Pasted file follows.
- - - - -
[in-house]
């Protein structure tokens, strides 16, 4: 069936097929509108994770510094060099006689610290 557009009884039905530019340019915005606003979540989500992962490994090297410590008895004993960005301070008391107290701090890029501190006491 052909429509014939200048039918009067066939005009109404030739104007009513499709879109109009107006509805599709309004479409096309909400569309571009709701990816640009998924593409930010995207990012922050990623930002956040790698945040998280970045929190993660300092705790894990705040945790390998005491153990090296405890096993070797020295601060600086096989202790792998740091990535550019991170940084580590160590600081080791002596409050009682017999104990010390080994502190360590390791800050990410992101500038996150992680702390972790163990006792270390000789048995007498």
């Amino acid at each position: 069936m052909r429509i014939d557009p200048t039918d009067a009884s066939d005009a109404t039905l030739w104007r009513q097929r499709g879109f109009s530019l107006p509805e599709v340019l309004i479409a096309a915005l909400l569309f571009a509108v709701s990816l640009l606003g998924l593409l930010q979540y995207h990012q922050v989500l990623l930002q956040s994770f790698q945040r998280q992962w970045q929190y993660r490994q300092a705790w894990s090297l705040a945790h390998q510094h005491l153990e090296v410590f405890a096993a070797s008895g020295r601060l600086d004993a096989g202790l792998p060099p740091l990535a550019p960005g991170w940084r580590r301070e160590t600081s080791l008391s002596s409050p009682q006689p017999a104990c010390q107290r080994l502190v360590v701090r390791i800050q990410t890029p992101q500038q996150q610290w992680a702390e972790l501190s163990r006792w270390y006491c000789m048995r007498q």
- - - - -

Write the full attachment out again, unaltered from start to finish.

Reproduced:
[in-house]
């Protein structure tokens, strides 16, 4: 069936097929509108994770510094060099006689610290 557009009884039905530019340019915005606003979540989500992962490994090297410590008895004993960005301070008391107290701090890029501190006491 052909429509014939200048039918009067066939005009109404030739104007009513499709879109109009107006509805599709309004479409096309909400569309571009709701990816640009998924593409930010995207990012922050990623930002956040790698945040998280970045929190993660300092705790894990705040945790390998005491153990090296405890096993070797020295601060600086096989202790792998740091990535550019991170940084580590160590600081080791002596409050009682017999104990010390080994502190360590390791800050990410992101500038996150992680702390972790163990006792270390000789048995007498």
């Amino acid at each position: 069936m052909r429509i014939d557009p200048t039918d009067a009884s066939d005009a109404t039905l030739w104007r009513q097929r499709g879109f109009s530019l107006p509805e599709v340019l309004i479409a096309a915005l909400l569309f571009a509108v709701s990816l640009l606003g998924l593409l930010q979540y995207h990012q922050v989500l990623l930002q956040s994770f790698q945040r998280q992962w970045q929190y993660r490994q300092a705790w894990s090297l705040a945790h390998q510094h005491l153990e090296v410590f405890a096993a070797s008895g020295r601060l600086d004993a096989g202790l792998p060099p740091l990535a550019p960005g991170w940084r580590r301070e160590t600081s080791l008391s002596s409050p009682q006689p017999a104990c010390q107290r080994l502190v360590v701090r390791i800050q990410t890029p992101q500038q996150q610290w992680a702390e972790l501190s163990r006792w270390y006491c000789m048995r007498q």